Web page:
What a difference four years makes.
Slightly over four years ago, on February 10, 2007, then-Senator Barack Obama announced his intention to run for the presidency in front of the Old State Capitol in Springfield, Illinois, the same place another Illinoisan, Abraham Lincoln, delivered his famous "House Divided" speech in 1858. Thousands of people huddled in subzero temperatures to witness that historic event. Obama criticized what he called the "smallness of our politics." "The time for that politics is over," he told the cheering crowd. "It is through. It is time to turn the page."
Obama spoke repeatedly of the importance of what he called "hope" and, in the words of The New York Times, portrayed "his campaign less as a candidacy and more as a movement." "Each and every time," he said, "a new generation has risen up and done what has needed to be done. Today we are called once more, and it is time for our generation to answer that call." (Source)
After years of George W. Bush's presidency, Obama captivated people. He hypnotized them. He became a modern-day Pied Piper. People succumbed en masse to his siren call. People snapped up his books on Amazon.com. They cheered him on as a "man of the people." Americans, young and old, rallied around him, supporting him despite attacks from inside and outside of his party. Obama could do no wrong in people's eyes. They viewed him as a savior. Without doubt, part of his appeal had to do with the fact that he was the first African American frontrunner in a major presidential campaign.
I myself called him "this generation's Abraham Lincoln."
But it was more than that. People saw in Obama what they wanted to see in him. Liberals regarded him as a liberal. Outsiders thought of him as an outsider, a man with limited experience who appeared destined to lead a great nation. Independents felt he was more of a genuine maverick than John McCain, his Republican foe. A "Cult of Obama" took hold. It swept people away.
Flash forward to today, April 4, 2011. Few took notice of Obama declaring himself a candidate for re-election. The announcement went out with a whimper, not a bang.
"We can't go backwards," he told the nation today. "We have to preserve the progress that we've made and take it to the next level, and that means that we're going to have to mobilize." (Source)
Or, as a campaign email in my Inbox from the Obama folks said, simply, "We aren't finished."
Despite a dimming of the enthusiasm, the White House will probably be an easy conquest for Obama. He will, in all likelihood, win handily in 2012. Most pundits are already concurring with that prediction.
Look at his challengers. The Republican opposition, thus far, has done a dismal job of finding someone up to the task of running against Obama. Michele Bachmann? Sarah Palin? Mitt Romney? Tim Pawlenty? Newt Gingrich??? Really? Newt Gingrich? Seriously? Newt Gingrich? Does anybody really think Newt Gingrich is going to be the next commander in chief? What a sorry state of affairs when some think he may actually be a contender.
The only credible challenger to Obama thus far has been Representative Ron Paul, who could easily forge a coalition of Republicans, Independents and even leftists who applaud his anti-interventionist politics. But the Republican Party leadership is likely to put the kibosh on those plans. Like him or not, Ron Paul, unlike John McCain, is a genuine maverick whose anti-establishment politics are a breath of fresh air in this age of tired, stale, partisan politics.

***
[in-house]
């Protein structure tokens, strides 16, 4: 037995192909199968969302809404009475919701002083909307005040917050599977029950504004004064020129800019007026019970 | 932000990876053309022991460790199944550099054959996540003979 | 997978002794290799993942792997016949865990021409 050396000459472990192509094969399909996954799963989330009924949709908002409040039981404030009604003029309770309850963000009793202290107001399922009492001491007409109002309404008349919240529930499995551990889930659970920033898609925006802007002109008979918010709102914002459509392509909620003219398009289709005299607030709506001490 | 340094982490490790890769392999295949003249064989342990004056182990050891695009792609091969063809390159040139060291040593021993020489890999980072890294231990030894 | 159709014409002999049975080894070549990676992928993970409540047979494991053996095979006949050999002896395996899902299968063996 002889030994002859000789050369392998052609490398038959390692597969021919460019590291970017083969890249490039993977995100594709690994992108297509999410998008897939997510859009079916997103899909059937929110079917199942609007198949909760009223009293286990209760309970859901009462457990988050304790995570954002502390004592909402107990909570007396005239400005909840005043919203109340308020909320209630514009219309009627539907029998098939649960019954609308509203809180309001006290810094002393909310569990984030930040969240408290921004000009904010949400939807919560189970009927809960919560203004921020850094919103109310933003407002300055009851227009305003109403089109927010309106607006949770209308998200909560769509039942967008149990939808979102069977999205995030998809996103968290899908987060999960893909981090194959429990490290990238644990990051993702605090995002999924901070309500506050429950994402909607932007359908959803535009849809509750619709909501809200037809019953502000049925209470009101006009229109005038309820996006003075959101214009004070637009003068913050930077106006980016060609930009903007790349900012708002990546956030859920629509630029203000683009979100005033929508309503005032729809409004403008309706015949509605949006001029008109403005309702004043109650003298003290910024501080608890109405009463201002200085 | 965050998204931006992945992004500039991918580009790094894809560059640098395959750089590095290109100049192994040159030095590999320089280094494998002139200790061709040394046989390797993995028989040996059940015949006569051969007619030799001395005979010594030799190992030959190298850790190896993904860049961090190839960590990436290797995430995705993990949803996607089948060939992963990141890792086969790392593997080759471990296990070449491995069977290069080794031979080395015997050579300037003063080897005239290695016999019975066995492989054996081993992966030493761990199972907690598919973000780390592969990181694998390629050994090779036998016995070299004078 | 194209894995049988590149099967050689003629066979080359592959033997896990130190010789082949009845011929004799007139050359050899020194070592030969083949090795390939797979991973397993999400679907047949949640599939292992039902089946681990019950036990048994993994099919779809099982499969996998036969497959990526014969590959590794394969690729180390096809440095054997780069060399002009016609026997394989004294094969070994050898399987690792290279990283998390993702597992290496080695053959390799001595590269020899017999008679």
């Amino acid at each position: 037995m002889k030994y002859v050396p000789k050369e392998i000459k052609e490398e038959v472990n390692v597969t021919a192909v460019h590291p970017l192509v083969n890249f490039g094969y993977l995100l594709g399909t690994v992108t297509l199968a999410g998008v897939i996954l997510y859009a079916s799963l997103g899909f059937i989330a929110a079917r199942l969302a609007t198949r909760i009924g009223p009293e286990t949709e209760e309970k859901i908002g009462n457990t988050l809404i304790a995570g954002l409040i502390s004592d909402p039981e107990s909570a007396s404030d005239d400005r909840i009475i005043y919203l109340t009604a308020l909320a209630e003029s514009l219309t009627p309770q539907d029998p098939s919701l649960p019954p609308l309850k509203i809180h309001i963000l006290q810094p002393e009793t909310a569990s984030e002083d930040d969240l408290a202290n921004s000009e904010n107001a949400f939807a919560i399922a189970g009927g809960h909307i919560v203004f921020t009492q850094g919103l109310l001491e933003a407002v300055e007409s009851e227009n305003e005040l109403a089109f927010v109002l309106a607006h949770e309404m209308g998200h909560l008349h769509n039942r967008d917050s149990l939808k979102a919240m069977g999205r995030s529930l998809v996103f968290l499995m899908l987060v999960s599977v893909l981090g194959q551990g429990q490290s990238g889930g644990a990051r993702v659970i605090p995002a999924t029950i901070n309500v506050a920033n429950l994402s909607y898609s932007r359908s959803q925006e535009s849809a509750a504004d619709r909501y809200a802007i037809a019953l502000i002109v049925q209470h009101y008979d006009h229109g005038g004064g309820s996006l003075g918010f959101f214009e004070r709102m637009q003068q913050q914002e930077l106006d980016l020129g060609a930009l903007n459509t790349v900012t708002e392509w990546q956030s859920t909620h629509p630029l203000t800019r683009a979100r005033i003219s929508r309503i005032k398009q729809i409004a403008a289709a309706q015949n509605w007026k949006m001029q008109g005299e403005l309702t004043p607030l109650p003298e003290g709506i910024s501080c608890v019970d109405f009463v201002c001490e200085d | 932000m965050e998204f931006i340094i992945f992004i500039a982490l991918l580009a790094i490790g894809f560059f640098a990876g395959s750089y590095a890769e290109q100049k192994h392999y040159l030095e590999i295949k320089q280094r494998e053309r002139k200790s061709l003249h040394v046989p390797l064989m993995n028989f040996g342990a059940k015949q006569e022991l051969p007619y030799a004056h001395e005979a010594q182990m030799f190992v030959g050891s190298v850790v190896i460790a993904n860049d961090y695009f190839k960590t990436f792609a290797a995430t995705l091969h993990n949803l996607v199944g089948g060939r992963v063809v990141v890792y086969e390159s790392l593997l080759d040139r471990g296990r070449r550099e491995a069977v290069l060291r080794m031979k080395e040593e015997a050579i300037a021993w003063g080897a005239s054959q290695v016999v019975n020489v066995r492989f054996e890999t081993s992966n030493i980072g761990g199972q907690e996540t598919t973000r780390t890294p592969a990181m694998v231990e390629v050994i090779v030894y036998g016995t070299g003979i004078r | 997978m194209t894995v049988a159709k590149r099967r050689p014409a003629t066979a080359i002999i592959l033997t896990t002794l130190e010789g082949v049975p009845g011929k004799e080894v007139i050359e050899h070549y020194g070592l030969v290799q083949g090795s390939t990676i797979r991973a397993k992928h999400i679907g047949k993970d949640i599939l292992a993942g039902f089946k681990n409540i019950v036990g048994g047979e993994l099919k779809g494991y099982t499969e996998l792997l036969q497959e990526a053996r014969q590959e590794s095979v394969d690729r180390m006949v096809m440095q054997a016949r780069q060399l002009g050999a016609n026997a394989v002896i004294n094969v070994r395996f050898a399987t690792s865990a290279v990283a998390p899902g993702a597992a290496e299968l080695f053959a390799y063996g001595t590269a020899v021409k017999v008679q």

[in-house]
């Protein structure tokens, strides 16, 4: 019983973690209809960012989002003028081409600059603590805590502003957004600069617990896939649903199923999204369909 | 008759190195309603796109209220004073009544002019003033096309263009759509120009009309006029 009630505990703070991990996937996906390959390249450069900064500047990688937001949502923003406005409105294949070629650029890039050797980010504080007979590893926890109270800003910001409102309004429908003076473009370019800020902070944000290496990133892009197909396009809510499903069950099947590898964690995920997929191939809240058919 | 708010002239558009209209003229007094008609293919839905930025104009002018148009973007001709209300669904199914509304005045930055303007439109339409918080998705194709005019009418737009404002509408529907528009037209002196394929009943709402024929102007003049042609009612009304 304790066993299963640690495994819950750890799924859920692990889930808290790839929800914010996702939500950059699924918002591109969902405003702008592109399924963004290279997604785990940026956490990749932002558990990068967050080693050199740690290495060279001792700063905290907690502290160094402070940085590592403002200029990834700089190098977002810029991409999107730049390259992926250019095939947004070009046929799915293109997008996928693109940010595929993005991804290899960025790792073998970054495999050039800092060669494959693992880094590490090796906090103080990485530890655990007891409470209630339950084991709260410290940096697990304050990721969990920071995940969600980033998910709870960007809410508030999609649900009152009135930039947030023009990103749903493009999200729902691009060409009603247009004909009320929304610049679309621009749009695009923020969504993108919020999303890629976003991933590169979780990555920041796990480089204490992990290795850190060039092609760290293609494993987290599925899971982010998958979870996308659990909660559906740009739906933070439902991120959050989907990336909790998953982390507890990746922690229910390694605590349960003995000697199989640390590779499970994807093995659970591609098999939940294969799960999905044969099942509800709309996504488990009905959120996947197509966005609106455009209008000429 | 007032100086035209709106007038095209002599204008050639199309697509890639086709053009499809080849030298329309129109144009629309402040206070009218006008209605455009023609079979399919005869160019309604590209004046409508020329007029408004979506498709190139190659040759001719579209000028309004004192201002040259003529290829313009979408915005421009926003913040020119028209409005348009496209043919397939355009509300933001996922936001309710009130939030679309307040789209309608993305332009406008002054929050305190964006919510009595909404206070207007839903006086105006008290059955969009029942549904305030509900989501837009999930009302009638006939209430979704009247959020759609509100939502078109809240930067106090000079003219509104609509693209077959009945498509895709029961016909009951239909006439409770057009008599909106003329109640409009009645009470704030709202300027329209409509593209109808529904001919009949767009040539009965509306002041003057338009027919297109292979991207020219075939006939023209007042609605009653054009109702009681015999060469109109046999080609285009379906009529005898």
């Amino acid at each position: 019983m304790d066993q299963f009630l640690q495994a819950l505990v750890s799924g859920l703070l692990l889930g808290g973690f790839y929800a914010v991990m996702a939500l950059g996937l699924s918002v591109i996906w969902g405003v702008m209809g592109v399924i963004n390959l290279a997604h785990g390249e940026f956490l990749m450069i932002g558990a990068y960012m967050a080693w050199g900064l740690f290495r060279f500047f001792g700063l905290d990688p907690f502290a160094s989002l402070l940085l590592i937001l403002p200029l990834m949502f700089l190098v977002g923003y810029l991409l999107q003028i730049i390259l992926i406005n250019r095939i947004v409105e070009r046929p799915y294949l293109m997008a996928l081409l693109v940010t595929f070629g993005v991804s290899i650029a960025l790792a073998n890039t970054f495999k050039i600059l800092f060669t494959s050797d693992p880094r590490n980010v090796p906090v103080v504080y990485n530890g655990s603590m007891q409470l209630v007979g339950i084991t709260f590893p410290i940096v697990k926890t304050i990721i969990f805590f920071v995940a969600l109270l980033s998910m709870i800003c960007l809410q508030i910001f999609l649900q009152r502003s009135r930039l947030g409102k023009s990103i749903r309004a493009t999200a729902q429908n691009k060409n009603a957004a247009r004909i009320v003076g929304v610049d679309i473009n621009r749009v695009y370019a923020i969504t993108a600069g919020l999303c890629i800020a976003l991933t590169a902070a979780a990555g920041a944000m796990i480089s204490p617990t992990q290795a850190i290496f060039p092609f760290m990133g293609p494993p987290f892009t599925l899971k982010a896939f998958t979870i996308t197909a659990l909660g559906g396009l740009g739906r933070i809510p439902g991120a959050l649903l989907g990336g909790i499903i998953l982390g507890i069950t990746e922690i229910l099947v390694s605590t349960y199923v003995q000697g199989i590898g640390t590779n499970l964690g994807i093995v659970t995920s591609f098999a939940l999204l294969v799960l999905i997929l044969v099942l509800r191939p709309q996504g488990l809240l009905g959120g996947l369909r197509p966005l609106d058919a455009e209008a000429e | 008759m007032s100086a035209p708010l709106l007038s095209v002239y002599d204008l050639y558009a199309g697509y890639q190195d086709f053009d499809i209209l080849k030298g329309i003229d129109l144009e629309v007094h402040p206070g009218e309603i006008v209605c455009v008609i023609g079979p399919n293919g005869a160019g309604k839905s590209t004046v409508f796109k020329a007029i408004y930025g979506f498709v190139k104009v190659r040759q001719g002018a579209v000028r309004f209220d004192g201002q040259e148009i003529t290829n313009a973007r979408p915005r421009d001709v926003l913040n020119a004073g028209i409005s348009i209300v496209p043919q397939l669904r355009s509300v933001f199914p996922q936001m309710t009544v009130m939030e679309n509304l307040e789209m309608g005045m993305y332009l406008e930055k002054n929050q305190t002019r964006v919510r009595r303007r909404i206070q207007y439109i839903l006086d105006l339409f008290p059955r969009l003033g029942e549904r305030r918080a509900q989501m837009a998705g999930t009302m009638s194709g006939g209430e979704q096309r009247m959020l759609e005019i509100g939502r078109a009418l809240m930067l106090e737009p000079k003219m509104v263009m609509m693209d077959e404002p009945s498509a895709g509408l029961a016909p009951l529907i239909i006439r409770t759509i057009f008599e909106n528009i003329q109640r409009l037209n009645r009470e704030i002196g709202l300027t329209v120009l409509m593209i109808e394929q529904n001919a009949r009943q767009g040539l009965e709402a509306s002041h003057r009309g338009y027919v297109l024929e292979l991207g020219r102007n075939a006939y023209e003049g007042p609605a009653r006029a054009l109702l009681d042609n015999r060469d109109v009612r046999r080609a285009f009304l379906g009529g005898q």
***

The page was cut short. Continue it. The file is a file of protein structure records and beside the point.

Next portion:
Barring any unforeseen disasters (particularly of the economic variety), victory in '12, at this point, appears highly likely for Obama. Professor Peverill Squire, who teaches political science at the University of Missouri, put it best: "If the economy does chug along the way it is now a lot of people may be more comfortable going with Obama." (Source)
Squire is right. And Tea Party talk about Obama being a "socialist" and a Muslim who wasn't born in the United States won't make a dent in his reelection bid if the economy continues to, in Squire's well-chosen words, "chug along."
But there will be something missing from Obama's victory this time around. There won't be any dancing in the streets. Don't expect two million people to journey to Washington, D.C., in chartered buses, carrying the iconic red and blue stencil picture of Obama with the words "Hope" and "Change" below his face.
Those of us who voted for Obama knew it would take time to repair Bush's errors. That is not the source of the disillusionment. No, the despair comes from a man who stands for nothing, who has reneged on so many promises, and who has done little to actually help people reclaim politics. So little, in fact, that some of his former supporters have actually flocked to the Tea Party, hoping perhaps its promises of change may yield greater results.
Today, the day Obama announced plans to run for president, a Los Angeles Times headline told of yet another broken promise. "No Guantanamo suspects will be tried in U.S. civilian courts." (Source) So much for the vow to close Guantanamo. Add it to a long list of unfulfilled vows.
Men and women who trudge to the polls on Election Day 2012 will not do so with the illusion that they're reclaiming American politics. This time, the idealism will be nonexistent. Joy will be knocked off her perch by pragmatism. And that euphoric moment on November 4, 2008 - Election Day - will be largely forgotten, recalled only be a few who look back fondly at a very different time, when an eloquent president-elect momentarily convinced ordinary voters that the system did, indeed, belong to them, and it was theirs for the taking.